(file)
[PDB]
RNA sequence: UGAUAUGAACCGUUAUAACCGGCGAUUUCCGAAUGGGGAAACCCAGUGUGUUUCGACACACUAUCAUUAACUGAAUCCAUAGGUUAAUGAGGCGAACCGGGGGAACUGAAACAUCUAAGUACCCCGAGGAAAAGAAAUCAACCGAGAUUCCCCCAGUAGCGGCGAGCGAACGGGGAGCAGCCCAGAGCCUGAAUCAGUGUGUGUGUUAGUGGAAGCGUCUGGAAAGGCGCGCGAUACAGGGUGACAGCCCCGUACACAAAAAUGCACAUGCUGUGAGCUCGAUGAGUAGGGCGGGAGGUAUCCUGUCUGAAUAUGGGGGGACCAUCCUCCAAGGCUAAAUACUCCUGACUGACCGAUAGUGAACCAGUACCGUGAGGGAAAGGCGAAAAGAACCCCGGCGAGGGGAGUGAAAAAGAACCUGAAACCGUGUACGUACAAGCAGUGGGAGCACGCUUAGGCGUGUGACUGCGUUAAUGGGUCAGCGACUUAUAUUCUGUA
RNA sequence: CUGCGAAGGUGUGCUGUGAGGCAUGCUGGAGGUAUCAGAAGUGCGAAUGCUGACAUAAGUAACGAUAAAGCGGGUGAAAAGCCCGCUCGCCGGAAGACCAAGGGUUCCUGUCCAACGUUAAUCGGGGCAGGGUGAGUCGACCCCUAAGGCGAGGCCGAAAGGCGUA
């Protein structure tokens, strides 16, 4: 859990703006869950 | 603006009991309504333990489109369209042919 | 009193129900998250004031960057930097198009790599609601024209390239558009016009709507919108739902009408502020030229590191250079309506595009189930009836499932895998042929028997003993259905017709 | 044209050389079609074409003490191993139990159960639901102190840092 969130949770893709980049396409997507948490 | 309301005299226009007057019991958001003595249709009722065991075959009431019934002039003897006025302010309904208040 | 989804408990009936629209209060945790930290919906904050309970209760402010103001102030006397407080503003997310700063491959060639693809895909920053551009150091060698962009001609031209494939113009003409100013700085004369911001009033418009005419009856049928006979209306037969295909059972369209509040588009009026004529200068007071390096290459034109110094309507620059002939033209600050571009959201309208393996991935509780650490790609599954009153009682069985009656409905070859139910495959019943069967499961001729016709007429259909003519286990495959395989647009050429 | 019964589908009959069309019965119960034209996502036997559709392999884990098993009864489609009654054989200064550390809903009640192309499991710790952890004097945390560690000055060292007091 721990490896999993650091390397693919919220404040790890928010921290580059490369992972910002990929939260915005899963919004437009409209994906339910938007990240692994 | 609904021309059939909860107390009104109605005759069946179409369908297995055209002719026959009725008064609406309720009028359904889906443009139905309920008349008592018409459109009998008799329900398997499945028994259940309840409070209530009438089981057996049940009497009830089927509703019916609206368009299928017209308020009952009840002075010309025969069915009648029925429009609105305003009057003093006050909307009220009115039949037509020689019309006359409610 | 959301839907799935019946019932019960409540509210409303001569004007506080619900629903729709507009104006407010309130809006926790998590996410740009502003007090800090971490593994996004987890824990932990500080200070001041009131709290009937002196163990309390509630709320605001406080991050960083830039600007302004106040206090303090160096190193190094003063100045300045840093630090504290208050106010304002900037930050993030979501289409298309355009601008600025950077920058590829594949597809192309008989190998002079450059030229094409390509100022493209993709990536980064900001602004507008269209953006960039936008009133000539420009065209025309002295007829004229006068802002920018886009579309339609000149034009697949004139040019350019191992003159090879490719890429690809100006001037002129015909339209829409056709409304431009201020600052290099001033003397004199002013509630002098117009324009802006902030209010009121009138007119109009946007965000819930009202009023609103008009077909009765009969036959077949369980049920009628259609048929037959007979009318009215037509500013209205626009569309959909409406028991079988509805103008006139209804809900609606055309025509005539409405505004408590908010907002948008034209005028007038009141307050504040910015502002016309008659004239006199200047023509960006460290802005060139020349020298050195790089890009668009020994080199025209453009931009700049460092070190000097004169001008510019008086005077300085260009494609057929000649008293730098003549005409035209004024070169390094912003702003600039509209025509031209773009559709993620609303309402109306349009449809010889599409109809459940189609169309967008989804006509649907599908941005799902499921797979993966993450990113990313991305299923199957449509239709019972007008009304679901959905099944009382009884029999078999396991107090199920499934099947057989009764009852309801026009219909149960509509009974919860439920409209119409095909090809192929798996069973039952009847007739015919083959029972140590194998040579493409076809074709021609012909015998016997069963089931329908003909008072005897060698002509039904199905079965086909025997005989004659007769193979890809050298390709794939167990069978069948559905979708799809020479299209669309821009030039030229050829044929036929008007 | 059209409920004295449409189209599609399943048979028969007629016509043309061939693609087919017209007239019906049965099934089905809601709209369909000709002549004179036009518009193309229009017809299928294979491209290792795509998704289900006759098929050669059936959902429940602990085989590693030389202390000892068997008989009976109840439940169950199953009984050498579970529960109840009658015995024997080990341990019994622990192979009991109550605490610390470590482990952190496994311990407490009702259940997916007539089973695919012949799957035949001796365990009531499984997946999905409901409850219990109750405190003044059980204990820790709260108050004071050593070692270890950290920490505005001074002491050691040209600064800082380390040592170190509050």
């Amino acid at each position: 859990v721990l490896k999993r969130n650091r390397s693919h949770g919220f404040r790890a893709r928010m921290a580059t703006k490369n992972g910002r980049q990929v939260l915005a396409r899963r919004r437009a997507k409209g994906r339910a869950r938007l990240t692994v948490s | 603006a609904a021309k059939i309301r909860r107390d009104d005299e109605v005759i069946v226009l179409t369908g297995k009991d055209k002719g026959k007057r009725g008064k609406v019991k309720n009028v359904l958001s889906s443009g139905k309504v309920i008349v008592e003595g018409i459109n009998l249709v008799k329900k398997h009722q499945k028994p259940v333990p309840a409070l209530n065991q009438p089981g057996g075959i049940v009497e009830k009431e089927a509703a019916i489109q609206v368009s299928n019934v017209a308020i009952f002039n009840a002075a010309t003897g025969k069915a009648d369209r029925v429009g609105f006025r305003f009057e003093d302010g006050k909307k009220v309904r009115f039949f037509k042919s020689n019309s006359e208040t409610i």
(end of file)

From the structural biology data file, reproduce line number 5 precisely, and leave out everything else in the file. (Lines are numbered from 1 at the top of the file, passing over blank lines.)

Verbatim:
């Amino acid at each position: 859990v721990l490896k999993r969130n650091r390397s693919h949770g919220f404040r790890a893709r928010m921290a580059t703006k490369n992972g910002r980049q990929v939260l915005a396409r899963r919004r437009a997507k409209g994906r339910a869950r938007l990240t692994v948490s | 603006a609904a021309k059939i309301r909860r107390d009104d005299e109605v005759i069946v226009l179409t369908g297995k009991d055209k002719g026959k007057r009725g008064k609406v019991k309720n009028v359904l958001s889906s443009g139905k309504v309920i008349v008592e003595g018409i459109n009998l249709v008799k329900k398997h009722q499945k028994p259940v333990p309840a409070l209530n065991q009438p089981g057996g075959i049940v009497e009830k009431e089927a509703a019916i489109q609206v368009s299928n019934v017209a308020i009952f002039n009840a002075a010309t003897g025969k069915a009648d369209r029925v429009g609105f006025r305003f009057e003093d302010g006050k909307k009220v309904r009115f039949f037509k042919s020689n019309s006359e208040t409610i």